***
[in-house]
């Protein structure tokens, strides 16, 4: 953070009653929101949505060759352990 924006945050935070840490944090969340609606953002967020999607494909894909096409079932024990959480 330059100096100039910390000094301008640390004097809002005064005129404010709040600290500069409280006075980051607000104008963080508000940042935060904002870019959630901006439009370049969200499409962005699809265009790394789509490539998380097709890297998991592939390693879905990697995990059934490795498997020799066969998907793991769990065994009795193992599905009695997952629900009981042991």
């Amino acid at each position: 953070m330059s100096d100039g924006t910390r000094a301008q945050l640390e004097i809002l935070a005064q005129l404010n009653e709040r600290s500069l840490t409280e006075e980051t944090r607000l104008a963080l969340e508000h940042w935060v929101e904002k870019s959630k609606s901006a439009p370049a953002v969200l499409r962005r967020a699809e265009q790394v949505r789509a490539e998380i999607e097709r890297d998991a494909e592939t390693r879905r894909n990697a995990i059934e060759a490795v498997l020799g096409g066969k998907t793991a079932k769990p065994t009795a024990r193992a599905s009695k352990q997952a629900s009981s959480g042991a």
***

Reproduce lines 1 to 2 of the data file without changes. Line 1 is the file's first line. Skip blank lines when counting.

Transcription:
[in-house]
């Protein structure tokens, strides 16, 4: 953070009653929101949505060759352990 924006945050935070840490944090969340609606953002967020999607494909894909096409079932024990959480 330059100096100039910390000094301008640390004097809002005064005129404010709040600290500069409280006075980051607000104008963080508000940042935060904002870019959630901006439009370049969200499409962005699809265009790394789509490539998380097709890297998991592939390693879905990697995990059934490795498997020799066969998907793991769990065994009795193992599905009695997952629900009981042991």